Why Won’t People Openly Talk about Sexual Health and Hygiene?

Women’s reproductive health and hygiene has always been an awkward topic of conversation for the people. It is stigmatized to such an extent that women themselves never want to talk about it, even if it means risking their own health and hygiene. There is a need for this stigma to dissolve in order to cater to women’s health and especially reproductive health. The most important group of people who need to be targeted are the adolescent girls. If the adolescent girls in the community become aware of their own reproductive health and start talking about it openly than generations to come will be more sensitized to issues related to reproductive health and more importantly open to talking about it. Unfortunately, the schools in India do not promote and talk about sexuality and reproductive health, students always feel awkward and shy talking about these things. Ideally adolescent boys and girls should learn about sexuality and reproductive health in school itself. The majority of the youth in India rely on pornography and conversations with peers to get crucial information related to sexual and reproductive health rights (Yadav, p. 12). Complete absence of comprehensive sexual health education in Indian schools is one of the biggest reasons to the prevailing taboo. Teachers and parents fear that openly talking about the topic will give young people a message that it is okay for them to have sex. Everyone, especially young people need to be informed about the sexual and reproductive health so that they can make the right choice.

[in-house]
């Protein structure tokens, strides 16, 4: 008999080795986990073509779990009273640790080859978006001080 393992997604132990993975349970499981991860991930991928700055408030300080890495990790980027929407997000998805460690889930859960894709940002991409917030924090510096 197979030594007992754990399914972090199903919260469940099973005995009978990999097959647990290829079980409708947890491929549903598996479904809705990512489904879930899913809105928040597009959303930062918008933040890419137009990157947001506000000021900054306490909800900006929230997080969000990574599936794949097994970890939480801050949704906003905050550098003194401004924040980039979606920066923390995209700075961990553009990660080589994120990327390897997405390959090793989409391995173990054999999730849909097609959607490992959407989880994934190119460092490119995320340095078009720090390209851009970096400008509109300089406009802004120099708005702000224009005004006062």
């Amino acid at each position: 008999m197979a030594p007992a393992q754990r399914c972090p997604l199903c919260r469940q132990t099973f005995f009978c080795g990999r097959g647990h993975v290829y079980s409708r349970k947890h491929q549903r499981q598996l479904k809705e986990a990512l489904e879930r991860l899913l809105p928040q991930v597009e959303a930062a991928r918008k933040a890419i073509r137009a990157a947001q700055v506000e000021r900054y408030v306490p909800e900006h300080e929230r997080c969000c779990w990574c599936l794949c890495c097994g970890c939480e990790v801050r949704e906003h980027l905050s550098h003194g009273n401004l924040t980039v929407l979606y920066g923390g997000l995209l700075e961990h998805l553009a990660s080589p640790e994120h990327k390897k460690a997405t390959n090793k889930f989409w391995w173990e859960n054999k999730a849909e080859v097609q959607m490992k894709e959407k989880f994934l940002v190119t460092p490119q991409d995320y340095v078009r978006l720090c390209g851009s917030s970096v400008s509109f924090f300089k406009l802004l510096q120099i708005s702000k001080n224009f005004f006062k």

In an attempt to promote an open conversation about reproductive health, Jagori recently organized a health mela (festival) in Jangal, a small village in western part of Kangra district. We invited Dr. Kusum, who is a highly experienced Ayurvedic doctor. She talked in depth about women’s reproductive organs with the help of an apron. She used simple language to explain complex biological organs which the audience could easily relate to with help of the terms that are commonly used. She then talked about the changes that take place inside a women’s body during menstruation, and how a child is conceived inside the women’s uterus. To clarify further, she mentioned how twins are conceived. Using the example of Earth as Uterus and seed sowed inside the soil on Earth as sperms from Men, she explained the entire process of a child being conceived, specifically challenging the dogma within the society pertaining to women being responsible for birth of a boy or a girl. She clarified that women have an XX chromosome and men have an XY chromosome, and that it is men’s chromosome that is responsible for a child either being a boy or a girl. She broadly elaborated on the reasons behind a women not being able to conceive a child, since inability of women to conceive a child often gives rise to domestic violence. There were some questions raised by women in the audience relating to family planning. They talked about certain cases where that married couple didn’t want a child but accidentally conceived it, so they wanted to know what would be the best way to go about not conceiving a child. The most obvious and easy way of course is to use contraceptives. Dr. Kusum talked about two surgical ways in which this can be done, one is female sterilization referred to as tubectomy in medical terms, and it is generally a more complex procedure and involves higher risk as compared to male sterilization which is referred to vasectomy in medical terms. Dr. Kusum also consulted personally with around nine women. Most of them had complaints of irregular menstruation, backache, white discharge and prolapsed uterus. Prolapsed uterus is one of the most common conditions found among middle-aged women in this area. Medically, there are many causes that can be responsible for a prolapsed uterus, but there are two very specific reasons that are responsible for this condition among the middle-aged women that Jagori works with. It all boils down to the kind of lifestyle that the women lead once they are married: women are expected to work in agricultural fields once they go to their in-laws. The agricultural fields in the region are hilly and mountainous, and it is extremely strenuous task to get up and come down with all the heavy weight. Even during pregnancy and post pregnancy, they continue such heavy physical work, which weakens their pelvic muscles, and with age, the production of estrogen in a women’s body decreases, which ultimately results in a prolapsed uterus.